Committee told rule change could see MSPs sacked for ‘gross misconduct’
MSPs are looking at measures to tackle sexual harassment at the Scottish Parliament.
There is a case for reviewing the Scottish Parliament’s rules to ensure that MSPs can be sacked for gross misconduct such as sexual harassment, a Holyrood committee has heard.
Greens Co-convener Patrick Harvie said a “neutral, non-party political” system could be set up to consider and rule on complaints against elected members.
The option of dismissal from their seat could be made available in the most serious cases, he said.
His comments came as pressure intensified on former SNP minister Mark McDonald to quit his Aberdeen Donside seat.
Mr McDonald, who has admitted inappropriate behaviour towards women, resigned from the SNP but intends to remain as an independent MSP.
Mr Harvie was among a panel of representatives from all five of Holyrood’s parties appearing before the Standards Committee to discuss sexual harassment.
The meeting followed the publication of the results of a survey on the issue which found that a fifth of staff working at the Scottish Parliament have experienced sexual harassment or sexist behaviour.
For those who had experienced sexual harassment, 45% said it came from an MSP.
The Scottish Parliament has today published the results of a confidential survey assessing the extent to which sexual harassment is present in #Holyrood. Find out more at: https://t.co/LIcg523ZLC pic.twitter.com/JdsKH9Wyil— Scottish Parliament (@ScotParl) March 1, 2018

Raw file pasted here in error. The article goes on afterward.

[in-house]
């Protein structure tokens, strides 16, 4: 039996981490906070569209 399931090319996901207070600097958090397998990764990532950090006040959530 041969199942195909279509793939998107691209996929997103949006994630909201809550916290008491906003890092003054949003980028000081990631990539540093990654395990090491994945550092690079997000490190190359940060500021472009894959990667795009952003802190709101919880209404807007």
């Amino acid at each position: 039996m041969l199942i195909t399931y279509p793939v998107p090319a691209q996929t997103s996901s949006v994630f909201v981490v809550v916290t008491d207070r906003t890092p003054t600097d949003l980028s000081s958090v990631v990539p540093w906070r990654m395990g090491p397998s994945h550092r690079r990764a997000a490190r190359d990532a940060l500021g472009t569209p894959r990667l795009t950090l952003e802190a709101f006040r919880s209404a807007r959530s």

While all the parties have systems in place for the reporting of incidents, Mr Harvie advocated a “neutral system for Parliament”.
“For the most serious issues where you would want a serious disciplinary option to be available, it seems to me that needs to be tapping into an independent and official process for disciplining MSPs, not necessarily a party, because that may not have the option of taking that disciplinary measure,” he said.
At present, MSPs are disqualified from Parliament if they are given a custodial sentence of 12 months or more, following the same rules as Westminster.
However, there is no system of recall in place at Holyrood.
At Westminster, MPs can be subject to a recall petition process if they are given a custodial sentence of less than 12 months, issued with a suspension from the House of Commons or if they breach expenses rules.
Powers over disqualification and recall are devolved to the Scottish Parliament.
Liberal Democrat leader Willie Rennie said he was “a long-term advocate of a system of recall”, suggesting MSPs could look at implementing a similar system to the one in place at Westminster.
Mr Harvie said: “People need to have confidence that unacceptable behaviour will be dealt with properly and consistently, and I would have concerns that a recall mechanism would not achieve that.
“I think there is a far stronger case for reviewing the disqualification criteria which currently exist and ensuring that where, like in any other workplace, where certain standards of behaviour have been failed, there is a disciplinary process which can result in somebody being dismissed on grounds of gross misconduct or something similar.”
Mr Rennie has written to other party leaders seeking a discussion over the merits of introducing a recall system at Holyrood.
“Parliament has a responsibility to collectively look again at the range of sanctions and mechanisms available in future, especially now that the Scottish Parliament has the power to legislate in this area,” he said.
“We need to build a system that is not a politically-motivated route to denounce an MSP you disagree with politically, but one that recognises that the public are ultimately our boss.”